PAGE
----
• Value, from 1F to EF, the actual 256 bytes.

Now looking at your example

30819f300d06092a864886f70d010101050003818d0030818902818100df1b822e14eda1fcb74336
6a27c06370e6cad69d4116ce806b3d117534cf0baa938c0f8e4500fb59d4d98fb471a8d01012d54b
32244197c7434f27c1b0d73fa1b8bae55e70155f907879ce9c25f28a9a92ff97de1684fdaff05dce
196ae76845f598b328c5ed76e0f71f6a6b7448f08691e6a556f5f0d773cb20d13f629b6391020301
0001

It interprets as just what Rasmus Faber put in his reply


Maybe this isn't the answer you're looking for, but if all you need is to turn the key into bits, it looks like it's Base64 encoded. Look at the codecs module (I think) in the standard Python library.


Using M2Crypto, the above answers does not work. Here is a tested example.

import base64
import hashlib
import M2Crypto as m2

# detach the signature from the message if it's required in it (useful for url encoded data)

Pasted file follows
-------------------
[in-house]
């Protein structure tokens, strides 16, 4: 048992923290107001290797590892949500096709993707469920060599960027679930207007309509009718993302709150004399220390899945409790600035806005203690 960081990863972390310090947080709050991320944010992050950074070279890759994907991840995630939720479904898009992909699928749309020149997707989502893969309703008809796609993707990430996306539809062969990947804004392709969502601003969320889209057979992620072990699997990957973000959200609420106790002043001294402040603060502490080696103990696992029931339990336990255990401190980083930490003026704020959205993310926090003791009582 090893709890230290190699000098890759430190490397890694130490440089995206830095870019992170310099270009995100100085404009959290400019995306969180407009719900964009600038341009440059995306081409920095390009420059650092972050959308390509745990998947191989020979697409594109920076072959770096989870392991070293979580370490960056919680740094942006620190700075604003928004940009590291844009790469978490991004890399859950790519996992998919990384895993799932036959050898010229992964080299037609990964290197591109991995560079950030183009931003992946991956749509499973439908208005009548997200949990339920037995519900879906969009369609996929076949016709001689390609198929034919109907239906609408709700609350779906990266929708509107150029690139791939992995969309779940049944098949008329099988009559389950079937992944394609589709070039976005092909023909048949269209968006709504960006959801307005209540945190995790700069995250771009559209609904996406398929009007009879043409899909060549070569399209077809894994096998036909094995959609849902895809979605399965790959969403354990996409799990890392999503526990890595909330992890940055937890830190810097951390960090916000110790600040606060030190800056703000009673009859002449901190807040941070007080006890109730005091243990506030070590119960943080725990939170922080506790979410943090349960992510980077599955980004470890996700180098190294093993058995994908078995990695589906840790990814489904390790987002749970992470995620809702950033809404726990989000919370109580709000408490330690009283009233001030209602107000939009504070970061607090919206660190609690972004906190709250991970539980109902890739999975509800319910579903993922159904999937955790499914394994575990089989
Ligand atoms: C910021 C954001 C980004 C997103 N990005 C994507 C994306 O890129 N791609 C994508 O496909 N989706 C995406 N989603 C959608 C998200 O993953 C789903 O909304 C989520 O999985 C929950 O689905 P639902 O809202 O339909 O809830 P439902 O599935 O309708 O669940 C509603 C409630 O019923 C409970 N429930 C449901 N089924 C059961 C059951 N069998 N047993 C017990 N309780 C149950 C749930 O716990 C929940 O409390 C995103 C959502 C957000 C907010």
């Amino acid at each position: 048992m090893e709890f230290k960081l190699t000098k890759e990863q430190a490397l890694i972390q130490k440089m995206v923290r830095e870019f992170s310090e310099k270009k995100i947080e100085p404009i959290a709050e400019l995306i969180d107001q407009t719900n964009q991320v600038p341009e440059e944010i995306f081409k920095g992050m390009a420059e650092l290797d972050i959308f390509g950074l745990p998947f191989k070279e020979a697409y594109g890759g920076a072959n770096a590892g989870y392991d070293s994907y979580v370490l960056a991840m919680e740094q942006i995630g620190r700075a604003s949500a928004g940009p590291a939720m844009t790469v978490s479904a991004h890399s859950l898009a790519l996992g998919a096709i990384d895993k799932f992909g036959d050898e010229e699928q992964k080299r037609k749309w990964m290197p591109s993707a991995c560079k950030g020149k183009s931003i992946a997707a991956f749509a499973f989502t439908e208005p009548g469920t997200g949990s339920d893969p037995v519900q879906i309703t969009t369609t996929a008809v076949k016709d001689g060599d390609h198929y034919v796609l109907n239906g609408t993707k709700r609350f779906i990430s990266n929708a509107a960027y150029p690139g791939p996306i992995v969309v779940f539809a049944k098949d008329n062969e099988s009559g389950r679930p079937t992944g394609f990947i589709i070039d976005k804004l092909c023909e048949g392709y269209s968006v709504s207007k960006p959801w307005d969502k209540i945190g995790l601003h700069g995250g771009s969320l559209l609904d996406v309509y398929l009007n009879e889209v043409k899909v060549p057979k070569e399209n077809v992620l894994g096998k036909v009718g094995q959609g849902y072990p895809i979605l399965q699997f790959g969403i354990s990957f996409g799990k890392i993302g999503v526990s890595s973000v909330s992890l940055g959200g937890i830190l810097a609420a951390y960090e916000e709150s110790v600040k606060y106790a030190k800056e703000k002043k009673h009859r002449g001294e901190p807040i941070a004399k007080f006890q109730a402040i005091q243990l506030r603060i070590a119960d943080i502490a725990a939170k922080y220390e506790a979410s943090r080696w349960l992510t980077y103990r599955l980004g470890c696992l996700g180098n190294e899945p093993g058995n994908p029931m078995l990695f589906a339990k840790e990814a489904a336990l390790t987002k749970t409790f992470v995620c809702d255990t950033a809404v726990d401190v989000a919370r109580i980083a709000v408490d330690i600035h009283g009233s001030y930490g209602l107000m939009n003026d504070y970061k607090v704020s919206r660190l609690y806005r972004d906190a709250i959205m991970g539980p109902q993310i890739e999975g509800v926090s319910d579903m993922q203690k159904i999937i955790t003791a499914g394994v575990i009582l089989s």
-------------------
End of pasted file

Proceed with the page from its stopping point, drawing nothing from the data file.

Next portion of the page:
message_without_sign = message.split("&SIGN=")[0]
# decode base64 the signature
binary_signature = base64.b64decode(signature)
# create a pubkey object with the public key stored in a separate file
pubkey = m2.RSA.load_pub_key(os.path.join(os.path.dirname(__file__), 'pubkey.pem'))
# verify the key
assert pubkey.check_key(), 'Key Verification Failed'
# digest the message
sha1_hash = hashlib.sha1(message_without_sign).digest()
# and verify the signature
assert pubkey.verify(data=sha1_hash, signature=binary_signature), 'Certificate Verification Failed'

And that's about it


I try the code given by joeforker but it does not work. Here is my example code and it works fine.

from Crypto.Signature import PKCS1_v1_5
from Crypto.PublicKey import RSA 
from Crypto.Hash import SHA

pem = """-----BEGIN PUBLIC KEY-----
MIGfMA0GCSqGSIb3DQEBAQUAA4GNADCBiQKBgQDfG4IuFO2h/LdDNmonwGNw5srW
nUEWzoBrPRF1NM8LqpOMD45FAPtZ1NmPtHGo0BAS1UsyJEGXx0NPJ8Gw1z+huLrl
XnAVX5B4ec6cJfKKmpL/l94WhP2v8F3OGWrnaEX1mLMoxe124Pcfamt0SPCGkeal
VvXw13PLINE/YptjkQIDAQAB
-----END PUBLIC KEY-----""" # your example key

key = RSA.importKey(pem)
h = SHA.new(self.populateSignStr(params))
verifier = PKCS1_v1_5.new(key)
if verifier.verify(h, signature):
  print "verified"
else:
  print "not verified"